Tim Footman

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Tim Footman (born 1968) is an English author, journalist and editor. He was educated at Churcher's College, Appleby College in Canada, the University of Exeter, [1] and Birkbeck University.

He is the author of a number of books about popular music, including Welcome to the Machine: OK Computer and the Death of the Classic Album (2007, ISBN   1-84240-388-5), a study of Radiohead's groundbreaking 1997 album OK Computer and its impact on contemporary music. [2] He also contributed a chapter on Baudrillard and Radiohead to the volume Radiohead and Philosophy (Chicago: Open Court, 2009). His most recent books are The Noughties 2000-2009: A Decade That Changed the World (published by Crimson Books, 2009) and Leonard Cohen: Hallelujah - A New Biography (published by Chrome Dreams, 2009).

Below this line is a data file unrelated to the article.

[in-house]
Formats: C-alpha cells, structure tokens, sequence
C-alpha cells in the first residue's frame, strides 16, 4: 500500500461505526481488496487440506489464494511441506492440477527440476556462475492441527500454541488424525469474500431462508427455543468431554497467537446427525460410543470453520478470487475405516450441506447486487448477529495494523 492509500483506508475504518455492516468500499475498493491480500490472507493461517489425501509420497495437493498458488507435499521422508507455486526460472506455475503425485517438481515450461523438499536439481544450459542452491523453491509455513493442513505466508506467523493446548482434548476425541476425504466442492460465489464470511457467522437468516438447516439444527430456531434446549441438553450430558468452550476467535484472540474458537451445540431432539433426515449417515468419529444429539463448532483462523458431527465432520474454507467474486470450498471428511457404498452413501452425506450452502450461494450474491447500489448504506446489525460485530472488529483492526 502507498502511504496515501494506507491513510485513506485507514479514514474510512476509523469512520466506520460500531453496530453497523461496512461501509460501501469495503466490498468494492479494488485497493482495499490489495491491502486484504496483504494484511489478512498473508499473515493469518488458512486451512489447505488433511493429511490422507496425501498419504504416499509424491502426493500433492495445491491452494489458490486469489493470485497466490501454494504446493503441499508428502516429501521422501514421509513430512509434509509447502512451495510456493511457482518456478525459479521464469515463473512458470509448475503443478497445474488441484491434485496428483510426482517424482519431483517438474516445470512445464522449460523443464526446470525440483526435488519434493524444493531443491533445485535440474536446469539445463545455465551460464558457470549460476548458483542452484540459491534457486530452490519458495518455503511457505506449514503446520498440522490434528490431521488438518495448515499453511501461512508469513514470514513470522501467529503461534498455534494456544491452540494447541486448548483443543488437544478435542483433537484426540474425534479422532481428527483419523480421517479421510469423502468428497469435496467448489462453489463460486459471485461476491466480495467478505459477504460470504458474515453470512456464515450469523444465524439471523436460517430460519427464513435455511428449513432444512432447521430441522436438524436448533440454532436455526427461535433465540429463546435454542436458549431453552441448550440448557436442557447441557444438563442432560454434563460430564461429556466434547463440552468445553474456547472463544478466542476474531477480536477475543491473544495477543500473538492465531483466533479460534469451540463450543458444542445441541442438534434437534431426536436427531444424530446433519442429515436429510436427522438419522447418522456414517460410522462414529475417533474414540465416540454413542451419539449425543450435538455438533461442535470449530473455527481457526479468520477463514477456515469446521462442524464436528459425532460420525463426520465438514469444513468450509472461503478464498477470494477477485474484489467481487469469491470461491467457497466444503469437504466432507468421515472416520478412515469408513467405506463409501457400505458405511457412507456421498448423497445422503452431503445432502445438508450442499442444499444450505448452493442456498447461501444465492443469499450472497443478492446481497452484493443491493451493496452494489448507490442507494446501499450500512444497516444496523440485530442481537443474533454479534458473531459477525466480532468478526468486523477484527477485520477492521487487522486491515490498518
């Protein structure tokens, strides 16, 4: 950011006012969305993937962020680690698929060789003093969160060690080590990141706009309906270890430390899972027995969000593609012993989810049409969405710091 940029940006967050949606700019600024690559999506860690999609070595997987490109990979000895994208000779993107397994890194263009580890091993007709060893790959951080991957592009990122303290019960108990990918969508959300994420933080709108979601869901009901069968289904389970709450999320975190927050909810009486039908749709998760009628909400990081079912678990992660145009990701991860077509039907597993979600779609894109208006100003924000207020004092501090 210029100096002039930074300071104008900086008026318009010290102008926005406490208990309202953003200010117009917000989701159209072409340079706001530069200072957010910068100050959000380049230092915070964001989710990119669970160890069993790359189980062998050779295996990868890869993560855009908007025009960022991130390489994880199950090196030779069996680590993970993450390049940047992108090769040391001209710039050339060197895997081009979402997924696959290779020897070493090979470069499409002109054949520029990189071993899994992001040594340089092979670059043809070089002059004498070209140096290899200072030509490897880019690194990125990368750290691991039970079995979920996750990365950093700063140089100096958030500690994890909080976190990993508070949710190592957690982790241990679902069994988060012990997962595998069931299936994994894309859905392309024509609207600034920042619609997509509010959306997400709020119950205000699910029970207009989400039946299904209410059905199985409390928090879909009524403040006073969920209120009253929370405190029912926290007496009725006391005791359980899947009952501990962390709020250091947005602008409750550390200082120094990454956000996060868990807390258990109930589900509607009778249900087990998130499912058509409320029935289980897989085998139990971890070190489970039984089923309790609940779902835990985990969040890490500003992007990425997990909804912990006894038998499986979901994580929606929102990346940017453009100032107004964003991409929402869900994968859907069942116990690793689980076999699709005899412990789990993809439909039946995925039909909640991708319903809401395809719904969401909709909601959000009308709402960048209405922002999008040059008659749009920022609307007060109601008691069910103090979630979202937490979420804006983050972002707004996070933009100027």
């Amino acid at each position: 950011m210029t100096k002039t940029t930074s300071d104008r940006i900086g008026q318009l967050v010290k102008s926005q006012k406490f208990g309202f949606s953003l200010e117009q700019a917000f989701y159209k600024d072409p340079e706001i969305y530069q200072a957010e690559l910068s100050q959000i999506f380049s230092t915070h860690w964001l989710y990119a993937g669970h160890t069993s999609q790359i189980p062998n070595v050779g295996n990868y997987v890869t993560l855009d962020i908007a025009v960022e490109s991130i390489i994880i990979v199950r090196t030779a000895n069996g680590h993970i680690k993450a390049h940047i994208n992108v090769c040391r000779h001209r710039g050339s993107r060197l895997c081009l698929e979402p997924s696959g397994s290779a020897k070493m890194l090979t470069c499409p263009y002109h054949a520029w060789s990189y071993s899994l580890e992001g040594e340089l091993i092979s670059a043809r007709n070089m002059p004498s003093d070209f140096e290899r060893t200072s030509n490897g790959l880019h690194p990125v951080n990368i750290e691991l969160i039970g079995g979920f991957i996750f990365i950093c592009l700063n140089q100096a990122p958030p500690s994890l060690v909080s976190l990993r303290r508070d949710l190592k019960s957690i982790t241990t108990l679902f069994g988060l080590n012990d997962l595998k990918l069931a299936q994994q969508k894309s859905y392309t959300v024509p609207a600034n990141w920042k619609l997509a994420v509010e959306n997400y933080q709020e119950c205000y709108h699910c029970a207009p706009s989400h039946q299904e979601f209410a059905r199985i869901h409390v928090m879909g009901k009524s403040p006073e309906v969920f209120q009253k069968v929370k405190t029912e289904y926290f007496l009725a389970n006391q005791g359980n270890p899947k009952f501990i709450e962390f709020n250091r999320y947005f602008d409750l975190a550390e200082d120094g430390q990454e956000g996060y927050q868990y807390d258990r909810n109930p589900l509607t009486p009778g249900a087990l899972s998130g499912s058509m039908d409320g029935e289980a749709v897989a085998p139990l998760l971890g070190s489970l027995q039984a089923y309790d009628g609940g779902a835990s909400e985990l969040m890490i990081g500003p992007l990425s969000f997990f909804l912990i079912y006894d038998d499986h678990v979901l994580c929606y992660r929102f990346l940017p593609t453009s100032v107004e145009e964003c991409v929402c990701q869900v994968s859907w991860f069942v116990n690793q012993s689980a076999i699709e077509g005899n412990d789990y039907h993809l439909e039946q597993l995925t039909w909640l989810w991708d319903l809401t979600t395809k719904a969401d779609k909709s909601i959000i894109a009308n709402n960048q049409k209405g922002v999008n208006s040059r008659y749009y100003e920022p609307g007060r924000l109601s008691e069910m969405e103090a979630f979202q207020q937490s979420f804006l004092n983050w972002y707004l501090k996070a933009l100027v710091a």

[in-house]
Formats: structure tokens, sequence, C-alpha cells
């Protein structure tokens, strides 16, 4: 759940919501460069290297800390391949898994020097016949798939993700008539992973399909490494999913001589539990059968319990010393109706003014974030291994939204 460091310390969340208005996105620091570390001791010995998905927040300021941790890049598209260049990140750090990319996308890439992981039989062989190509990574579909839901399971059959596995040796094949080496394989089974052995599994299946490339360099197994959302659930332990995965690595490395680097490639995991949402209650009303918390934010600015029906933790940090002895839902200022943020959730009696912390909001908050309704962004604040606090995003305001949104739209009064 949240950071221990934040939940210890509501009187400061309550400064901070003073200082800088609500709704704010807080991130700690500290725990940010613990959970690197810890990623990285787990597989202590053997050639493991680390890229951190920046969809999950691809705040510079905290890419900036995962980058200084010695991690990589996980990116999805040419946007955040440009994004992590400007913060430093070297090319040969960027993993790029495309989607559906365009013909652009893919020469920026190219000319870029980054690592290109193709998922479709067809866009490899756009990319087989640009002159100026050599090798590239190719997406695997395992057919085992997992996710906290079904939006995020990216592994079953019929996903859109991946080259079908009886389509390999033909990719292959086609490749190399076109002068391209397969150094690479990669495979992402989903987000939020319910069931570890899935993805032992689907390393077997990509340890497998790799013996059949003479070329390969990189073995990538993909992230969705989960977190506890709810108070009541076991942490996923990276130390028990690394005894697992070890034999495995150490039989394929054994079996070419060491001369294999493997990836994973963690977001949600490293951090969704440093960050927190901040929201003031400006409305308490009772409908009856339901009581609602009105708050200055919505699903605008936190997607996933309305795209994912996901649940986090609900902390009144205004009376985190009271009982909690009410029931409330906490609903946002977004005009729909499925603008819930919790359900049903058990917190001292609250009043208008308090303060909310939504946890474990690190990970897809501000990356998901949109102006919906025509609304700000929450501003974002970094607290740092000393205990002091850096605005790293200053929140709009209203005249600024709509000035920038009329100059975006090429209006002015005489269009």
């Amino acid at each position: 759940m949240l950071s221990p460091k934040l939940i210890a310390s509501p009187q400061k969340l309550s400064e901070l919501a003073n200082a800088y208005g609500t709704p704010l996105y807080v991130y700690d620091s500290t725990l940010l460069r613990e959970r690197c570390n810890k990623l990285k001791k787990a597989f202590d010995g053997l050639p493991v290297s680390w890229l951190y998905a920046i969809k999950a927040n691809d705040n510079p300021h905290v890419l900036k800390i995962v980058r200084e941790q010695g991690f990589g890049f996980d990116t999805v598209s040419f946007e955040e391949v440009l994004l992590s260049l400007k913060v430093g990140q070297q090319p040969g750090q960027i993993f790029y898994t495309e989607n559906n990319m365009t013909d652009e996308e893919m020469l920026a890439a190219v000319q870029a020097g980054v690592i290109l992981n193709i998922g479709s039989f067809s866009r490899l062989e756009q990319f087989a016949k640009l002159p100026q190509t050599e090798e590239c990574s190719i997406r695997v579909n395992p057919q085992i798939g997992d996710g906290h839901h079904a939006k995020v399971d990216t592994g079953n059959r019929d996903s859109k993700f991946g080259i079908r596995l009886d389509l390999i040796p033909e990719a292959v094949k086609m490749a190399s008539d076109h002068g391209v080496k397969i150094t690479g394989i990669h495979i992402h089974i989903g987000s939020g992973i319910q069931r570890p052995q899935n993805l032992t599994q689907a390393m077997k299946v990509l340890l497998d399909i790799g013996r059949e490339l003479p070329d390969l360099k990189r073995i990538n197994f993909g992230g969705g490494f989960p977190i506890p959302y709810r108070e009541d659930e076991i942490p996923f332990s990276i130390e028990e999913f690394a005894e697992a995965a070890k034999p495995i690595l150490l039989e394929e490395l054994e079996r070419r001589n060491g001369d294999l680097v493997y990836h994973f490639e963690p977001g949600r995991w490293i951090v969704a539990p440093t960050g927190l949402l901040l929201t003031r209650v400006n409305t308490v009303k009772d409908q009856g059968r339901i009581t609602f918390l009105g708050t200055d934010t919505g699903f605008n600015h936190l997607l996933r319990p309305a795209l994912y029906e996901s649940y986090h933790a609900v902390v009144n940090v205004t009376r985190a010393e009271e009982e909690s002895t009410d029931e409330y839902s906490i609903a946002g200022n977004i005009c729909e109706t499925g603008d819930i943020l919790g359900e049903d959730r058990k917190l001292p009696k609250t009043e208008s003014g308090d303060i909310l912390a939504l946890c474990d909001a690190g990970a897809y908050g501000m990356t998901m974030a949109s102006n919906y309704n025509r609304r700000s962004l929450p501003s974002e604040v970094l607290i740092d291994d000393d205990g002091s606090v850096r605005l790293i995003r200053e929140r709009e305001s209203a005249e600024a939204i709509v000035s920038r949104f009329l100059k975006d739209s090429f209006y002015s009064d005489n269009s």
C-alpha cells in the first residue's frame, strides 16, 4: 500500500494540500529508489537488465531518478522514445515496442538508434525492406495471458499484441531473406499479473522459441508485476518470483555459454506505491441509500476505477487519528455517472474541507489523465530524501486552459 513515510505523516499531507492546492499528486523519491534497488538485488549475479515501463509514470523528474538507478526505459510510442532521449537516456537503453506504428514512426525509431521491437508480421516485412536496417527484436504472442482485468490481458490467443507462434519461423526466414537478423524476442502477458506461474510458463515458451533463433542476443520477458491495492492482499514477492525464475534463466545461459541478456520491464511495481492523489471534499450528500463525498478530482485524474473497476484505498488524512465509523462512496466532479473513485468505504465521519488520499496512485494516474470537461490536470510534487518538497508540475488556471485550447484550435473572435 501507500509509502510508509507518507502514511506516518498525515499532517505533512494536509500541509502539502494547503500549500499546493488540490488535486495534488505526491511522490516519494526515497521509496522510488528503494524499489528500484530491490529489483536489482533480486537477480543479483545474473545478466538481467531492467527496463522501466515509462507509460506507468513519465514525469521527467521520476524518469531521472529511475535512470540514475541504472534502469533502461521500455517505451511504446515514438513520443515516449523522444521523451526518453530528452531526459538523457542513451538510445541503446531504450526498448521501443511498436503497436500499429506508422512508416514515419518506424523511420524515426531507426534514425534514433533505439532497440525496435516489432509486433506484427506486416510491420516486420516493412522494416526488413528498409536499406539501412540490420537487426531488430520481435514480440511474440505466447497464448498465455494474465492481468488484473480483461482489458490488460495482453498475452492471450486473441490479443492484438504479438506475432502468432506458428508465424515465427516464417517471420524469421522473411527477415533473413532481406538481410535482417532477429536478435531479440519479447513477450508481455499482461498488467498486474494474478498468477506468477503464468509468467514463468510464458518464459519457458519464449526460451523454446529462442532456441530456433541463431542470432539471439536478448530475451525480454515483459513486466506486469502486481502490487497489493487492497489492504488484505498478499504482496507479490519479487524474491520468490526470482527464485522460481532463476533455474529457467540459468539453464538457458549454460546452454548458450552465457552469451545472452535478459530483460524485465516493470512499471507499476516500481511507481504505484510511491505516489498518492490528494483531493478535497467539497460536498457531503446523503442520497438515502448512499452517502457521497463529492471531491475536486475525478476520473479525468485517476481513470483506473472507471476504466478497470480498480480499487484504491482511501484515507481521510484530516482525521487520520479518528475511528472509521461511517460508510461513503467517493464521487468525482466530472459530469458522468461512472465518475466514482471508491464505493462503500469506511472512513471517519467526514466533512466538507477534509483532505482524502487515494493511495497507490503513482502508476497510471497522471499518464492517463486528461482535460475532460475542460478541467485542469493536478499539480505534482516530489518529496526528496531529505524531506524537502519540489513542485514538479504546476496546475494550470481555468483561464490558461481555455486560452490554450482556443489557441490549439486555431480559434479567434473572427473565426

His work has appeared in The Guardian , Mojo , Time Out , Prospect , the Bangkok Post , The National , the Sunday Post , Yorkshire Post , BBC Online, CNNGo, Drowned in Sound , Careless Talk Costs Lives , Aeon , Zembla , Twill and the International Journal of Baudrillard Studies . He is a contributor to the Guardian's comment website Comment is Free and the Prospect blog First Drafts. He appeared in the BBC2 documentary TV series History of Now (2010) and the Arte documentary film The World According to Radiohead (2019). [3]

From 1999 to 2001, he was the editor of Guinness World Records , during which time its emphasis became markedly more light-hearted. Before this he was editor of the PUSH Guide to University.

He has made appearances on several UK television and radio quiz show including Mastermind , University Challenge , The Weakest Link , Brain of Britain , Counterpoint and Win Beadle's Money .

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  1. "Journalisted biography". Journalisted.com.
  2. Poole, Stephen (12 May 2007). "Not OK, Computer". The Guardian . London.
  3. "Tim Footman". IMDb.